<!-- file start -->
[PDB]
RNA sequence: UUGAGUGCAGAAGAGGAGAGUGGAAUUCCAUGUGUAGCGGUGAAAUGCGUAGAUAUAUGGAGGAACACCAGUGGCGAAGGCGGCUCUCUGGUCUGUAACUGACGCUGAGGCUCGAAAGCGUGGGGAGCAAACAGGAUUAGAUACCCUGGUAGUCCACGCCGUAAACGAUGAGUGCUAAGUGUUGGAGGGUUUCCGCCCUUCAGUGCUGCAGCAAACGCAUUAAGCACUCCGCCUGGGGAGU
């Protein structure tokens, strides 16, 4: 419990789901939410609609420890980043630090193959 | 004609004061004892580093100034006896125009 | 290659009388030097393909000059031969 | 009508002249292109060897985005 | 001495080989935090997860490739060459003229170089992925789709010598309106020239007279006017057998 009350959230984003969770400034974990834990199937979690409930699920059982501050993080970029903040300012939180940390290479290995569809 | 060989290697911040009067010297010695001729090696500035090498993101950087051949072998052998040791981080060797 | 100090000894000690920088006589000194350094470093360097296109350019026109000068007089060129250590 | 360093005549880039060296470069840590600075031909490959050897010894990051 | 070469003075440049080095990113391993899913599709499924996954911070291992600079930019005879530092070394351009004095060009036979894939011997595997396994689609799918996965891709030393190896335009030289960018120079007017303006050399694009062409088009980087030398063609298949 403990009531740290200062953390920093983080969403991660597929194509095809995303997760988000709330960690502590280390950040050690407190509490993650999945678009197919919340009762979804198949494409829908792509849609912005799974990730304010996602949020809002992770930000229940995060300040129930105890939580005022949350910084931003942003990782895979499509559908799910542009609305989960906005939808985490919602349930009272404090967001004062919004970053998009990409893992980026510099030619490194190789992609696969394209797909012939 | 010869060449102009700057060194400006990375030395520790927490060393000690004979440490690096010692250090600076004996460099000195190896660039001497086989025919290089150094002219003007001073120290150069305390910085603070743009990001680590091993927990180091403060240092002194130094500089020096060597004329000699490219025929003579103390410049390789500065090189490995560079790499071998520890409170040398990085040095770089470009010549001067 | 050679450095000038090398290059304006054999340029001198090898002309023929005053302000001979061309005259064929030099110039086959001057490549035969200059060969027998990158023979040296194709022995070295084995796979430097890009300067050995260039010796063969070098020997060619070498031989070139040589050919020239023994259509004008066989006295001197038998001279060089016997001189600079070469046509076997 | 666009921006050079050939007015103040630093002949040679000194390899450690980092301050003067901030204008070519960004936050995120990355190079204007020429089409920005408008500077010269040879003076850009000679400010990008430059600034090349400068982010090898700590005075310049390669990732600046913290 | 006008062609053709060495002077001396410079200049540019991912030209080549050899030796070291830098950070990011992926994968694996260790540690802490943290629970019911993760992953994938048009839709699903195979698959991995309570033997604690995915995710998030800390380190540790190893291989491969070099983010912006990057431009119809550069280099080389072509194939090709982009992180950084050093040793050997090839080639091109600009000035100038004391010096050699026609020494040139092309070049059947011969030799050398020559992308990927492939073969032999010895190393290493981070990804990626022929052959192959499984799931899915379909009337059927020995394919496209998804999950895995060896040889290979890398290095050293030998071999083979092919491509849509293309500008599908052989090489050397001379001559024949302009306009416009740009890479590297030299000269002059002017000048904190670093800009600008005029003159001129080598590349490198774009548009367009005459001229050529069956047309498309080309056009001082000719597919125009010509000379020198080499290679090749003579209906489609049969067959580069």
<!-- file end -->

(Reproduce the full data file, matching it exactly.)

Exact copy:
[PDB]
RNA sequence: UUGAGUGCAGAAGAGGAGAGUGGAAUUCCAUGUGUAGCGGUGAAAUGCGUAGAUAUAUGGAGGAACACCAGUGGCGAAGGCGGCUCUCUGGUCUGUAACUGACGCUGAGGCUCGAAAGCGUGGGGAGCAAACAGGAUUAGAUACCCUGGUAGUCCACGCCGUAAACGAUGAGUGCUAAGUGUUGGAGGGUUUCCGCCCUUCAGUGCUGCAGCAAACGCAUUAAGCACUCCGCCUGGGGAGU
């Protein structure tokens, strides 16, 4: 419990789901939410609609420890980043630090193959 | 004609004061004892580093100034006896125009 | 290659009388030097393909000059031969 | 009508002249292109060897985005 | 001495080989935090997860490739060459003229170089992925789709010598309106020239007279006017057998 009350959230984003969770400034974990834990199937979690409930699920059982501050993080970029903040300012939180940390290479290995569809 | 060989290697911040009067010297010695001729090696500035090498993101950087051949072998052998040791981080060797 | 100090000894000690920088006589000194350094470093360097296109350019026109000068007089060129250590 | 360093005549880039060296470069840590600075031909490959050897010894990051 | 070469003075440049080095990113391993899913599709499924996954911070291992600079930019005879530092070394351009004095060009036979894939011997595997396994689609799918996965891709030393190896335009030289960018120079007017303006050399694009062409088009980087030398063609298949 403990009531740290200062953390920093983080969403991660597929194509095809995303997760988000709330960690502590280390950040050690407190509490993650999945678009197919919340009762979804198949494409829908792509849609912005799974990730304010996602949020809002992770930000229940995060300040129930105890939580005022949350910084931003942003990782895979499509559908799910542009609305989960906005939808985490919602349930009272404090967001004062919004970053998009990409893992980026510099030619490194190789992609696969394209797909012939 | 010869060449102009700057060194400006990375030395520790927490060393000690004979440490690096010692250090600076004996460099000195190896660039001497086989025919290089150094002219003007001073120290150069305390910085603070743009990001680590091993927990180091403060240092002194130094500089020096060597004329000699490219025929003579103390410049390789500065090189490995560079790499071998520890409170040398990085040095770089470009010549001067 | 050679450095000038090398290059304006054999340029001198090898002309023929005053302000001979061309005259064929030099110039086959001057490549035969200059060969027998990158023979040296194709022995070295084995796979430097890009300067050995260039010796063969070098020997060619070498031989070139040589050919020239023994259509004008066989006295001197038998001279060089016997001189600079070469046509076997 | 666009921006050079050939007015103040630093002949040679000194390899450690980092301050003067901030204008070519960004936050995120990355190079204007020429089409920005408008500077010269040879003076850009000679400010990008430059600034090349400068982010090898700590005075310049390669990732600046913290 | 006008062609053709060495002077001396410079200049540019991912030209080549050899030796070291830098950070990011992926994968694996260790540690802490943290629970019911993760992953994938048009839709699903195979698959991995309570033997604690995915995710998030800390380190540790190893291989491969070099983010912006990057431009119809550069280099080389072509194939090709982009992180950084050093040793050997090839080639091109600009000035100038004391010096050699026609020494040139092309070049059947011969030799050398020559992308990927492939073969032999010895190393290493981070990804990626022929052959192959499984799931899915379909009337059927020995394919496209998804999950895995060896040889290979890398290095050293030998071999083979092919491509849509293309500008599908052989090489050397001379001559024949302009306009416009740009890479590297030299000269002059002017000048904190670093800009600008005029003159001129080598590349490198774009548009367009005459001229050529069956047309498309080309056009001082000719597919125009010509000379020198080499290679090749003579209906489609049969067959580069």